Mr. Clegg: I am grateful for those words, but the Prime Minister needs to be more precise. May I ask him again- [Interruption.] He needs to acknowledge first that our mission in Afghanistan is in trouble because we do not have a legitimate Government in Kabul, and we do not have a coherent international plan for Afghanistan. So I ask him again what exactly he will do if the legitimate and inclusive Government whom we so desperately need in Kabul do not emerge?
The Prime Minister: I have already made it clear that the additional troops that we are prepared to make available to Afghanistan are conditional on three things. The first is that the Afghan Government can show that they are willing to take the action necessary to gain the trust of the people of the country and for the security of the people of the country. The second thing is that the Americans and our coalition partners are prepared to engage in burden-sharing. The third thing is that President Karzai and his Government are prepared to make available Afghan forces to Helmand so that we can train Afghan forces for the future. We have made it very clear what our conditions are for the future. I hope the right hon. Gentleman will agree that these are necessary conditions. Of course, they include the improvement in governance, both local and national, in Afghanistan.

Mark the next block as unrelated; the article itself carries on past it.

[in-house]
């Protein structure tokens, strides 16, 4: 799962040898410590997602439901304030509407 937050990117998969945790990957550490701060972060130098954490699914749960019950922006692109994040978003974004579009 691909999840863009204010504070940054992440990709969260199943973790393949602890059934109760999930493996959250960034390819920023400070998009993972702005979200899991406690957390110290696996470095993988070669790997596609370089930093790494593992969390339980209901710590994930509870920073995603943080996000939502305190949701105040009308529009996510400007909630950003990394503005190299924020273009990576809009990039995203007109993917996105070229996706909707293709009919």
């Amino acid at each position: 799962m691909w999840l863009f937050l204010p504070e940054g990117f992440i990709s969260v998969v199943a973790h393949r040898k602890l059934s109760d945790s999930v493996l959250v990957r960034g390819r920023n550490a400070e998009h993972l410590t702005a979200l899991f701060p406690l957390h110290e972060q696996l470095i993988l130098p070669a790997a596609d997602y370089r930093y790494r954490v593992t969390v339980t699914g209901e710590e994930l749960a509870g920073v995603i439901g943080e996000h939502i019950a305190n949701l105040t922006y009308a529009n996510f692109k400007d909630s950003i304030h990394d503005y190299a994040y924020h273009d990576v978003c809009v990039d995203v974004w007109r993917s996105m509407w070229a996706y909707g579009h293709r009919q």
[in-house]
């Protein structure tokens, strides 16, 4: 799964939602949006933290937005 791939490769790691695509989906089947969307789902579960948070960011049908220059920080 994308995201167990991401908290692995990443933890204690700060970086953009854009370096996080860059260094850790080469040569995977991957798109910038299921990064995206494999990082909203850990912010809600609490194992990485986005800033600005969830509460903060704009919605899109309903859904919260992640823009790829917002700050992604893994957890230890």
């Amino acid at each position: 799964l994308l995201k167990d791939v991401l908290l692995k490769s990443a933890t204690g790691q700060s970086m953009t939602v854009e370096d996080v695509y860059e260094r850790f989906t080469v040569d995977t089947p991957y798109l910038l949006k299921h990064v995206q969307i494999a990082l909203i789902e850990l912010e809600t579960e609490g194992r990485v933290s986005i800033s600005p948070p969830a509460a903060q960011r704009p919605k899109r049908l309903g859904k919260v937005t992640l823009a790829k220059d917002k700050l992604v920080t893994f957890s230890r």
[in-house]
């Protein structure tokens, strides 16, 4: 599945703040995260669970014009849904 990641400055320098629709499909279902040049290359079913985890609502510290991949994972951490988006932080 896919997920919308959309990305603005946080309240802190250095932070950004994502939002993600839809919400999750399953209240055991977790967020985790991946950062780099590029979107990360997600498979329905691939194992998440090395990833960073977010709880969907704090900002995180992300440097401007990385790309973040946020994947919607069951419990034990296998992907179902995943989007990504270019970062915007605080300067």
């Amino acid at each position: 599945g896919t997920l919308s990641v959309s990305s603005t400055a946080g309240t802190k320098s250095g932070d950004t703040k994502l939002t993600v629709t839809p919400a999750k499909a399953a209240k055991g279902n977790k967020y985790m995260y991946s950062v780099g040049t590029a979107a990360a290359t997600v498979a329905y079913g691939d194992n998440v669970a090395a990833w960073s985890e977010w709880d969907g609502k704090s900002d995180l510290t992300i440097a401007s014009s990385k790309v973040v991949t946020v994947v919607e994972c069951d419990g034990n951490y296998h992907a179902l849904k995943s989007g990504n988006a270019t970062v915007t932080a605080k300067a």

Mr. David Winnick (Walsall, North) (Lab): I pay tribute to the bravery of our soldiers. Is not the country entitled to know how long British military personnel will be in Afghanistan? Can this war be won?